Christians disagree whether the Old Testament’s commands to set aside ten percent of one’s wealth should be translated as a binding command on Christians to give ten percent to the Church.  A slight majority of evangelical leaders surveyed by the National Association of Evangelicals think that tithing is not an explicit requirement for Christians, but almost all would affirm that we are to be good stewards of the resources—including, but not limited to, money—that God has entrusted to us.

 

Most Christians are at least familiar with the idea of the tithe, even though research suggests that only a small percentage of us actually give 10% or more of our income away.  Most think of a tithe as giving a tenth of one’s income for the Church.  That would seem to be a reasonable contemporary equivalent to God’s commands to the Israelites to support the Levites, whom God set apart to be responsible for particular religious duties.  I think giving at least a tenth of our income to our local churches is a good spiritual discipline, both to support the vital mission of the church and as a check on our own sense of self-reliance and consumerism, to keep our stuff from owning us.

 

As I read the Old Testament, though, I note that the idea of the tithe was not meant exclusively for the Levites. Deuteronomy 24:18-19 says:

At the end of every three years, bring all the tithes of that year’s produce and store it in your towns, so that the Levites (who have no allotment or inheritance of their own) and the foreigners, the fatherless and the widows who live in your towns may come and eat and be satisfied, and so that the Lord your God may bless you in all the work of your hands.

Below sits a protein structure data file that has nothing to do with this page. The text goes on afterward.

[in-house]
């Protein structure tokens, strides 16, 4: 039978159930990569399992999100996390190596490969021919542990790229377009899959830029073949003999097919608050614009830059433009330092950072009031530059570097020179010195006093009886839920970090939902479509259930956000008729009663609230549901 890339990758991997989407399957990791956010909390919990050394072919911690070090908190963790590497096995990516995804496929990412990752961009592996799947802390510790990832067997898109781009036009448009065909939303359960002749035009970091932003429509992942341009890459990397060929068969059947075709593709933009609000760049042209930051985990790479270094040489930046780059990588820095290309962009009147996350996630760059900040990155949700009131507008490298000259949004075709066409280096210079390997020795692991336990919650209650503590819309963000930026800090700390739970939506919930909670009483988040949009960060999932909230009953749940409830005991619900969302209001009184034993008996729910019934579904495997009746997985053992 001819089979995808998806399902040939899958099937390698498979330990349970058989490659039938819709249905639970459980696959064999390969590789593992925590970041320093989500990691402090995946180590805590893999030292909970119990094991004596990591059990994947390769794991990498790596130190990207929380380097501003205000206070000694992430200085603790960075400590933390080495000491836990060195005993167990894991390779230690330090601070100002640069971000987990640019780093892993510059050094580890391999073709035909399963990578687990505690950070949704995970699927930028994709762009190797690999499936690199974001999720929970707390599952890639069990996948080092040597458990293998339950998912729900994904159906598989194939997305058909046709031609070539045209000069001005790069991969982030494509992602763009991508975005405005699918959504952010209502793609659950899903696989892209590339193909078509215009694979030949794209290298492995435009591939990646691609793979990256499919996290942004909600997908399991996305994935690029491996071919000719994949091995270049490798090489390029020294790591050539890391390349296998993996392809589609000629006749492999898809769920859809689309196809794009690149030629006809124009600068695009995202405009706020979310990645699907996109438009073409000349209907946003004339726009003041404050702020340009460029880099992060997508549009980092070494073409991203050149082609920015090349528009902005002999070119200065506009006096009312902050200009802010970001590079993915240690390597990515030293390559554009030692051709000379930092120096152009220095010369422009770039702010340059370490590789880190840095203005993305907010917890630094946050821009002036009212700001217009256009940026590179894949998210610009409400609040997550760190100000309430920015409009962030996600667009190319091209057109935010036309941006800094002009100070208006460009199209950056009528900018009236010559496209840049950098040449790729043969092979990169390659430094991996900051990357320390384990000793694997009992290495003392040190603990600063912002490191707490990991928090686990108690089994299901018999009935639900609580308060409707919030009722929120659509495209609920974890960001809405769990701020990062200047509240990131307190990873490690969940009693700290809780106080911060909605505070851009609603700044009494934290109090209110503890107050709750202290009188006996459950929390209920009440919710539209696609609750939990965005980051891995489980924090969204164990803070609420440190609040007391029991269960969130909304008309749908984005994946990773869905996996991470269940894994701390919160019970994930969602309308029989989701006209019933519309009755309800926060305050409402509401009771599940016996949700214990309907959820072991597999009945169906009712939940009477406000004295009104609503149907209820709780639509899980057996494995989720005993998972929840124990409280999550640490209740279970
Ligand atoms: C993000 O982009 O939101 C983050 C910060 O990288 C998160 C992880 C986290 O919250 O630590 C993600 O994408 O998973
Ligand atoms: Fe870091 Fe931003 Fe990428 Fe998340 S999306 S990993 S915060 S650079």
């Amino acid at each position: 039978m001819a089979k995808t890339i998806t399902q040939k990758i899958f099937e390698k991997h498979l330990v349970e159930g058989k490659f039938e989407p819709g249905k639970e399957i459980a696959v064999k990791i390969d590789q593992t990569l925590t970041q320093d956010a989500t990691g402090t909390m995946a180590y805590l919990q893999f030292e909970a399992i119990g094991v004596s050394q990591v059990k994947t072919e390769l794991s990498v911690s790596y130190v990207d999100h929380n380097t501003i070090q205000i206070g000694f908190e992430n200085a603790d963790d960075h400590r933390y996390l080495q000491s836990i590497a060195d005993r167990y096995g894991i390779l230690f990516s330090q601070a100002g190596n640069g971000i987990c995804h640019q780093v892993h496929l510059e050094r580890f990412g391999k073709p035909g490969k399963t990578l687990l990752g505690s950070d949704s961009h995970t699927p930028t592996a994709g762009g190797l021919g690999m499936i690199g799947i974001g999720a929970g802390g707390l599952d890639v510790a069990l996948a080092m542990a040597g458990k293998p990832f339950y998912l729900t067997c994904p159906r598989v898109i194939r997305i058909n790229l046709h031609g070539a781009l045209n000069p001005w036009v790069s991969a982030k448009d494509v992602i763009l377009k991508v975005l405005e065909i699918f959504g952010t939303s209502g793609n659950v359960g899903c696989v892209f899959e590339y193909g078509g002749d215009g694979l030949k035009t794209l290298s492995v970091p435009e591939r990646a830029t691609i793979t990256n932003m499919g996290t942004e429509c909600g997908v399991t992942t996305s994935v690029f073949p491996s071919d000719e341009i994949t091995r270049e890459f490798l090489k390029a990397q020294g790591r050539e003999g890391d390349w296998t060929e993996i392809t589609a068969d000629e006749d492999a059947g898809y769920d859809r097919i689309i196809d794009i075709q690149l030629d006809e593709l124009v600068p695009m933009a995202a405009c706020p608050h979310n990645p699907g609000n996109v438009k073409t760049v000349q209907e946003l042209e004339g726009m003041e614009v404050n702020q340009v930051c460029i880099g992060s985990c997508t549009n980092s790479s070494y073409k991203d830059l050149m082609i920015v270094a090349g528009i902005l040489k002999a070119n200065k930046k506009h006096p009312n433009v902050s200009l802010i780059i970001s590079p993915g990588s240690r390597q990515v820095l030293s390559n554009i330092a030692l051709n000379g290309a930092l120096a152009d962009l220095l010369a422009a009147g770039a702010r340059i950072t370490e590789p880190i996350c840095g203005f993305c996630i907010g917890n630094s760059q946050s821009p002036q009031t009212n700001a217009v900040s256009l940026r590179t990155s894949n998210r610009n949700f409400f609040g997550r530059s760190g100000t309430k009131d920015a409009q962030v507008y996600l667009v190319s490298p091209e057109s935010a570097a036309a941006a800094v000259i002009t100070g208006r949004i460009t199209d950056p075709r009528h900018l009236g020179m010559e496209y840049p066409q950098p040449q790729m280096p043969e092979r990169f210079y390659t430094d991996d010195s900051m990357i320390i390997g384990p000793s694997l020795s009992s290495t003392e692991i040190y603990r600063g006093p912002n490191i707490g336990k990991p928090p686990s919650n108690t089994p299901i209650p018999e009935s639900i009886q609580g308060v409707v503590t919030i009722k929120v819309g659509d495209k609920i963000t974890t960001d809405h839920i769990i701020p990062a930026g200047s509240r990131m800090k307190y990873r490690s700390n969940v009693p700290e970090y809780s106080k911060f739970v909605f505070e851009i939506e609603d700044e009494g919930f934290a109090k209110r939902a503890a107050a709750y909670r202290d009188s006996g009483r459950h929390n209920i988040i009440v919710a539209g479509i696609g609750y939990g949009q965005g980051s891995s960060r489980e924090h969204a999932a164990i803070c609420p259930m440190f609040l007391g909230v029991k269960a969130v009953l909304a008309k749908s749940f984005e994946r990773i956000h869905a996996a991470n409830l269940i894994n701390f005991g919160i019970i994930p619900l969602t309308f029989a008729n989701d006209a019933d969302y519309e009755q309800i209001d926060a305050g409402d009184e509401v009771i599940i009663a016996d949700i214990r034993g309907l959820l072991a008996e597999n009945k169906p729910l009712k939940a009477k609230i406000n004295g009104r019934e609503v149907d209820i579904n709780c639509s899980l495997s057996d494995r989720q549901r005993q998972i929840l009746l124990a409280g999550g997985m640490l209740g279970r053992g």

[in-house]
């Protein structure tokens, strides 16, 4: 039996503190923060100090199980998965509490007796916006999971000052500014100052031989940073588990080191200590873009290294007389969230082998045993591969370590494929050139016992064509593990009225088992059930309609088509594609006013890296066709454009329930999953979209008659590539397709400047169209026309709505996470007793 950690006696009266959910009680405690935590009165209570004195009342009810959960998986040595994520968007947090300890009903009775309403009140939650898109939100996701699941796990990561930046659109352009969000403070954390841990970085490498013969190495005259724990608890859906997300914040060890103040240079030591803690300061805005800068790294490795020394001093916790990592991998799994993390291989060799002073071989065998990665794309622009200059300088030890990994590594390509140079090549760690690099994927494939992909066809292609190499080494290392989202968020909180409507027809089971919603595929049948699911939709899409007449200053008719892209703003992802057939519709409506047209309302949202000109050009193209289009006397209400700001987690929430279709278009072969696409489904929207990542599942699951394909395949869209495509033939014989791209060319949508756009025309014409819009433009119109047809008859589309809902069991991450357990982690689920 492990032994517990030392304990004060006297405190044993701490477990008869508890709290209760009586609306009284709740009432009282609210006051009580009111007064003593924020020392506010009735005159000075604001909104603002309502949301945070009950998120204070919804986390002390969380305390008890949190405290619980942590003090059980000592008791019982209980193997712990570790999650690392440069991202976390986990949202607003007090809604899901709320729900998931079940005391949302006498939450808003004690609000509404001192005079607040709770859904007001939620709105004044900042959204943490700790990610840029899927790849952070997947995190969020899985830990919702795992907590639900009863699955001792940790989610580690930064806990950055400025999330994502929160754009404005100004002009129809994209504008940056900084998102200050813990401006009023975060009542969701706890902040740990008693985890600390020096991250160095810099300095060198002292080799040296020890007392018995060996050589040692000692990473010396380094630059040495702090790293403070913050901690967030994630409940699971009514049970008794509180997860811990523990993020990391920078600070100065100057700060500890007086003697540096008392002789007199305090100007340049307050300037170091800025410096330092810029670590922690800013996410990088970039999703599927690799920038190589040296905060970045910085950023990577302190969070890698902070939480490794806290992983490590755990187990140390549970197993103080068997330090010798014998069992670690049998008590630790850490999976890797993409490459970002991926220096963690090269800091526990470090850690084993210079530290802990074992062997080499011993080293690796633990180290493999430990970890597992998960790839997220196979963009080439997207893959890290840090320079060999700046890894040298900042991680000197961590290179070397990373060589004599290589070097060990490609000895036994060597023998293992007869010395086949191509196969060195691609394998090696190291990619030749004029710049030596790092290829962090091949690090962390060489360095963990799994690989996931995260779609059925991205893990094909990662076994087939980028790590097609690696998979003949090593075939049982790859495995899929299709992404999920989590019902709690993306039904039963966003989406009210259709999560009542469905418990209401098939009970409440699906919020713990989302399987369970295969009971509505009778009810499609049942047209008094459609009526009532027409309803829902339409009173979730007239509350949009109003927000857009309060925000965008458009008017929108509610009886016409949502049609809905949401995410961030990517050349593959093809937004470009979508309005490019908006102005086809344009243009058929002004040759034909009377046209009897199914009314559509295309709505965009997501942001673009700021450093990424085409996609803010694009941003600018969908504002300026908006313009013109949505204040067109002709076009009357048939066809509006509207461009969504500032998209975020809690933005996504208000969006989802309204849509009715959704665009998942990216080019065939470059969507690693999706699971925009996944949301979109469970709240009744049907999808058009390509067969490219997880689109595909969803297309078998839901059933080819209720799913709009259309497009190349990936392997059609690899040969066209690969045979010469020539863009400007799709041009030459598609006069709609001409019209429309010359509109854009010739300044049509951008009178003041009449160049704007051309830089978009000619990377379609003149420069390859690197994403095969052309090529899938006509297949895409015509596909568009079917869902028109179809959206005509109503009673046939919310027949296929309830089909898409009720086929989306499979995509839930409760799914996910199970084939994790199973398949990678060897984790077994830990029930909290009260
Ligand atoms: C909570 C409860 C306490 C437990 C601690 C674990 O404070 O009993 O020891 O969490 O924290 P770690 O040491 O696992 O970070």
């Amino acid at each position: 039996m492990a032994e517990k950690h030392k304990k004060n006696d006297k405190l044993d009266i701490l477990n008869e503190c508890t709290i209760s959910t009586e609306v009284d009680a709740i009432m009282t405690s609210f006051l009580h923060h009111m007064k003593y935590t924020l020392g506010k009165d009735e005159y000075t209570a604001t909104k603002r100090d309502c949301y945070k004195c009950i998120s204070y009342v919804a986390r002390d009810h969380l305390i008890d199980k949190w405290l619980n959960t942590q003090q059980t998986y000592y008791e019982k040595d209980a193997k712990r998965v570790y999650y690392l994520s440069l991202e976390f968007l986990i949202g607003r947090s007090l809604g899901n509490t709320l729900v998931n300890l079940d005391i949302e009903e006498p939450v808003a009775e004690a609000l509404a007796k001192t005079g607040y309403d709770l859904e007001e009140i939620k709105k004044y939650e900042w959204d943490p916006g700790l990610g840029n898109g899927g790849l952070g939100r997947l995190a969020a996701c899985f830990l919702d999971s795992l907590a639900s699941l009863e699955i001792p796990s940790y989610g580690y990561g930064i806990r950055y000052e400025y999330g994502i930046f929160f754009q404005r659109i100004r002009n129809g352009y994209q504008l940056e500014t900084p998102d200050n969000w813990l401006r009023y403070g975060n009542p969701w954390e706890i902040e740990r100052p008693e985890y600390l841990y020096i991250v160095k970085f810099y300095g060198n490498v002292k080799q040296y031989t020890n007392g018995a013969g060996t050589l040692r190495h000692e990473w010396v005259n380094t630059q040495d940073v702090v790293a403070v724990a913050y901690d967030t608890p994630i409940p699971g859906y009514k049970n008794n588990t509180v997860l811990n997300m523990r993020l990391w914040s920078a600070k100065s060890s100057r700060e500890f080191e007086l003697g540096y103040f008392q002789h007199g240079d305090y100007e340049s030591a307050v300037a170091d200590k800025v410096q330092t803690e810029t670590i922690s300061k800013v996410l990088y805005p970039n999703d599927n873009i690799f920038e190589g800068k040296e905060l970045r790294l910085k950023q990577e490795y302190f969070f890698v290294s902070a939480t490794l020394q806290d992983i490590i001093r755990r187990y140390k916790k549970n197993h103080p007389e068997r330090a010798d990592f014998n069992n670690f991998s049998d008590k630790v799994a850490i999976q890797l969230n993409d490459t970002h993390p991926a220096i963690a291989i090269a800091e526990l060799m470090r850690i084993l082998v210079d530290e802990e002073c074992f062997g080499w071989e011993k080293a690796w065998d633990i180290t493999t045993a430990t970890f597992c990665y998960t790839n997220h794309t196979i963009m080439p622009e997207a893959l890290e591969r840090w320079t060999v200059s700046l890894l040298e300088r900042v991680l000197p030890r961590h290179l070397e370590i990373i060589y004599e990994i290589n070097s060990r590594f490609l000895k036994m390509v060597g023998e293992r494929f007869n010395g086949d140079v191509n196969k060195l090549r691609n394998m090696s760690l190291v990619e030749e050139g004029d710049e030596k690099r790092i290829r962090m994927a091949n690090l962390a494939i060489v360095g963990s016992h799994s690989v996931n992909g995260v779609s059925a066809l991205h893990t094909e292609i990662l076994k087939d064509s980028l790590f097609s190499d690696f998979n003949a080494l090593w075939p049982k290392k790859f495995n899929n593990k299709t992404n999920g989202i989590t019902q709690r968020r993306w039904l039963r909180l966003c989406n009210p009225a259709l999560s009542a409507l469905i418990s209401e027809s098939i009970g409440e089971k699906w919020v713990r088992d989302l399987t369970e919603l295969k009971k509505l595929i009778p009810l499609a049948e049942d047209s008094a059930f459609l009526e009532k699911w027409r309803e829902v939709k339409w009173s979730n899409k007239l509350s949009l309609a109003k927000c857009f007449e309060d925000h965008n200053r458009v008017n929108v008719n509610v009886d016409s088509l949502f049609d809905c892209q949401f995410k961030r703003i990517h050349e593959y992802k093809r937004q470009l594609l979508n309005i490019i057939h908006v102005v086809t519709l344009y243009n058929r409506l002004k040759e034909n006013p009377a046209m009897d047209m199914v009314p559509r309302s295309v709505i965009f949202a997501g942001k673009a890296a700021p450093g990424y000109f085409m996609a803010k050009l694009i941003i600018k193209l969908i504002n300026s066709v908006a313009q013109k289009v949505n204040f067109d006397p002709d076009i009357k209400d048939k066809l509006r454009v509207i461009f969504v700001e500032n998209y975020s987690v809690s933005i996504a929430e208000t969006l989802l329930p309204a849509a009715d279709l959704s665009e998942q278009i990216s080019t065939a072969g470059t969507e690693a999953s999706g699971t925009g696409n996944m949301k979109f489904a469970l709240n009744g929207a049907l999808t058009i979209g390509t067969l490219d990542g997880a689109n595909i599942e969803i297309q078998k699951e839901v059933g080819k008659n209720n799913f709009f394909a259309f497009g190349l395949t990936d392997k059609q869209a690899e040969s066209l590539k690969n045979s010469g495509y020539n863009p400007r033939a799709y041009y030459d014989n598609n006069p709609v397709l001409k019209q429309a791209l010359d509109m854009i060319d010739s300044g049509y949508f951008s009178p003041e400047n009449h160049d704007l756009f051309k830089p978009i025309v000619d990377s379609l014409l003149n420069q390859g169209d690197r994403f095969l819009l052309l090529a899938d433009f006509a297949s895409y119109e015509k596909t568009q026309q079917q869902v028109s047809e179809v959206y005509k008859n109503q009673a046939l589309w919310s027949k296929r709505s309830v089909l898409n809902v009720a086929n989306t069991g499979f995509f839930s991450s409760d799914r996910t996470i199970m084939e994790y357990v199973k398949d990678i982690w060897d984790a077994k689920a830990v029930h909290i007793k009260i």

This triennial tithe was to support the Levites—the religious professionals of the day—but also the foreigners, the fatherless, and the widows, that triad of vulnerable groups that we find referenced together repeatedly in the Old Testament (Ps. 146:9, Zech. 7:10, Ezek. 22:7, Mal. 3:5, Jer. 7:6, Deut. 24:21, to reference just a few).  Immigrants, orphans, and widows, of course, are still uniquely vulnerable in many circumstances, but my sense is that many Christians do not think of giving to meet the needs of these groups as a priority.  That’s particularly true of the immigrant: as American evangelicals have (thankfully) begun to rediscover the biblical call to care for orphans and widows over the past decade or so, the foreigner seems to have usually been left out of the discussion.  That might be because, while we may not always give sacrificially to ensure that their needs are met, orphans and widows are at least categories of people who tend to elicit a sympathetic, compassionate response.  Many people’s gut reaction to immigrants, however, is one of fear and loathing.